By Jim Schutze
By Rachel Watts
By Lauren Drewes Daniels
By Anna Merlan
By Lee Escobedo
By Eric Nicholson
There are some who contend that Galt McDermot, Gerome Ragni, and James Rado's 1968 musical, Hair, nearly dealt a fatal blow to the American musical. Without the ascendancy of Stephen Sondheim and the emergence of Andrew Lloyd Webber in the 1970s, musicals would barely have scored a blip on the theatrical radar. And those two gained international success by basically reinventing the form, Sondheim with his devilishly ambivalent lyric-play and themes and Webber with his hook-heavy melodies lifted straight from pop and rock 'n' roll balladry.
I'll lay my cards on the table. We should be relieved that the likes of Lerner and Loewe found their multicolored, smiley-faced helium balloons punctured by the rude and explicit Hair. When it comes to musicals, my gay gene is missing a chromosome; their charm, on film or on stage, has by and large escaped me. With the brilliant exception of Sondheim's work, musicals seem to be a genre that does all the work for audiences. They rarely let you discover the nuances of the material on your own, dictating in rather strident terms when you are supposed to laugh, cry, feel scared, or be happy. Musicals at their worst feel anonymous, condescending, and clumsy, like a distant relative at a family reunion who's constantly trying to ingratiate himself even though he can't remember your name.
I suspect I'm not alone in critical circles, although many stage pundits would sooner rip out their tongues than indict an entire species whose veins throb with the very essence of theatrical performance. The proof is the perennial crowning of that individual or composition that has "reinvented" or "evolved" the musical form:There were the aforementioned Hair, Sondheim, and Webber; this year has seen Jonathan Larson's Rent land on the cover of Newsweek with a butt-kissing article by Jack Kroll that, to be fair, only echoed the ecstatic response among theater audiences for this '90s update of Pucini's La Boheme.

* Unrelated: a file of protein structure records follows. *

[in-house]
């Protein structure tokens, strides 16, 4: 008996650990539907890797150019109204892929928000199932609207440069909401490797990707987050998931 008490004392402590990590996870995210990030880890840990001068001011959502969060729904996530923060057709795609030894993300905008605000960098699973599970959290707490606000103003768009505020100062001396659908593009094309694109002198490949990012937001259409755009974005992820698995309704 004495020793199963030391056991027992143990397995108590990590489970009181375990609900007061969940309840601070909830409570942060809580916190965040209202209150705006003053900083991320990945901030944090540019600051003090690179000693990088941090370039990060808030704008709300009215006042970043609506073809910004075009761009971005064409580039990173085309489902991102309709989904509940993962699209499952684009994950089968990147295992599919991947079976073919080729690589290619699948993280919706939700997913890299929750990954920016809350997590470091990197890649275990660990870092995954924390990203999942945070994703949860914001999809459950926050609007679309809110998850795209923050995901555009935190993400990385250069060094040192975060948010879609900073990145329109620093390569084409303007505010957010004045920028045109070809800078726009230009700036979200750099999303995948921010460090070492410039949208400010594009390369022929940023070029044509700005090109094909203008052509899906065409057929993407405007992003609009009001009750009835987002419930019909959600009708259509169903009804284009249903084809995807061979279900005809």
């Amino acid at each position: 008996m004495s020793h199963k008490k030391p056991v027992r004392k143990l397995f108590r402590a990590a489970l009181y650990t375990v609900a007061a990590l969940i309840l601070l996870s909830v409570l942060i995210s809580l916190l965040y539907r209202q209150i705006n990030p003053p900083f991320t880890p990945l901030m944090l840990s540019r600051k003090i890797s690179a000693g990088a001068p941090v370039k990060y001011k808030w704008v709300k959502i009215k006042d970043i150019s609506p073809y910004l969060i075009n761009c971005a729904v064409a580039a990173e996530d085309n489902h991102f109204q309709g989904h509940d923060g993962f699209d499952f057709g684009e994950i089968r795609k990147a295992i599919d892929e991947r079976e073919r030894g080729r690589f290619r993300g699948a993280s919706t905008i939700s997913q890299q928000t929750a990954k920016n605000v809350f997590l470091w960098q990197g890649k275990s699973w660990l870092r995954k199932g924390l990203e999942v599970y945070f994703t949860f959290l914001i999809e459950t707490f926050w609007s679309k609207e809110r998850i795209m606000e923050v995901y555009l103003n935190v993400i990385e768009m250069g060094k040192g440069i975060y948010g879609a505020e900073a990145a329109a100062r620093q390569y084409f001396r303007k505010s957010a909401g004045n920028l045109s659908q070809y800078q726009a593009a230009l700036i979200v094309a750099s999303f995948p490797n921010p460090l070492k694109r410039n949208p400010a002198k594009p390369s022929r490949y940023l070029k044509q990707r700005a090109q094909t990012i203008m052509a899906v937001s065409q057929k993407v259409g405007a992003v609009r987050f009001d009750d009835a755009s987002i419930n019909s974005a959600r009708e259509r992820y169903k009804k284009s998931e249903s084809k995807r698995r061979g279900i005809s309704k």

The parallels between Rent and Hair extend beyond the critical calls of "vanguard!" and the monosyllabic titles. Both are somber portraits of an under-30 generation that hasn't quite found a niche in the larger world, but has spun a nifty world view from its own alienation. Both attempt to reconcile youthful exuberance with the specter of mass death; in Rent it's AIDS, in Hair the Vietnam War. Both climax with the death of a central character at the hands of the shows' respective demons, although Mimi in Rent is cheesily revived to report what she saw during her short visit to the afterlife. And both rely on musical styles borrowed from outside the American theater.
Now that I've admitted my own distaste for musicals, let me hasten to add that I'm a big fan of the music in Hair--especially as it compares to the recently released, original cast recording of Rent. The horror of HIV is a far more relevant truth in my own life than the Vietnam War, yet despite Rent's scenes of an AIDS support group and lovers sharing an AZT moment, its music shambles through my stereo speakers with all the urgency of a Michael Bolton song. (I have not seen the New York production.) More often than not, the choruses are tepid hooks that merely repeat the title, and the same melody recurs so often throughout different songs, the music feels flattened out, indistinct, monotonous.
I am happy to report, after finally seeing a live performance of Hair via Deep Ellum Opera Theatre's current production, that the show retains its ability to shock. Indeed, certain moments feel more confrontational than ever; when was the last time you saw an entire company light up a fat spliff and sing about the joys of marijuana? Or watched an ostensibly heterosexual male cast member confess his lust for a male pop singer (in this case, Mick Jagger) and proceed to make out with a poster of his adored? Let's not even mention the parallels between the Roman Catholic communion wafer and LSD tabs, or besieged Vietnamese citizens and defeated American Indians.
In other words, Hair was a canny choice for Deep Ellum Opera Theatre's '96-'97 season opener. Unfortunately, the production by directors Christopher Presley and Scott A. Eckert and choreographer Loris Anthony Beckles feels more competent than inspired. The bare-bones power of the music is relied upon so much, you feel like you're listening to a cast recording (mind you, not the cast recording) instead of witnessing a full-blooded revival. The songs stand on their own, but the cast seems to be hiding behind them; the singing is professional, occasionally even stirring, but many of the performances are strangely hesitant. Neophytes to the music and sensibility of Hair probably will discover joyfully subversive moments; everyone else will start glancing at their watches by the end of the first act.
All that said, anyone who has relied upon Milos Forman's 1979 film version is in for a surprise when they're reacquainted with the original intentions of McDermot-Ragni-Rado's musical. Hair is officially subtitled "the American tribal love-rock musical." This only makes sense when you see the show live: Hippies are treated here as a fiercely territorial clan that performs its rituals of sex, drugs, and rock 'n' roll under the glare of moonlight. They are jealous, zealous, and intolerant of anyone who strays from their absolutist stands on personal and political relationships.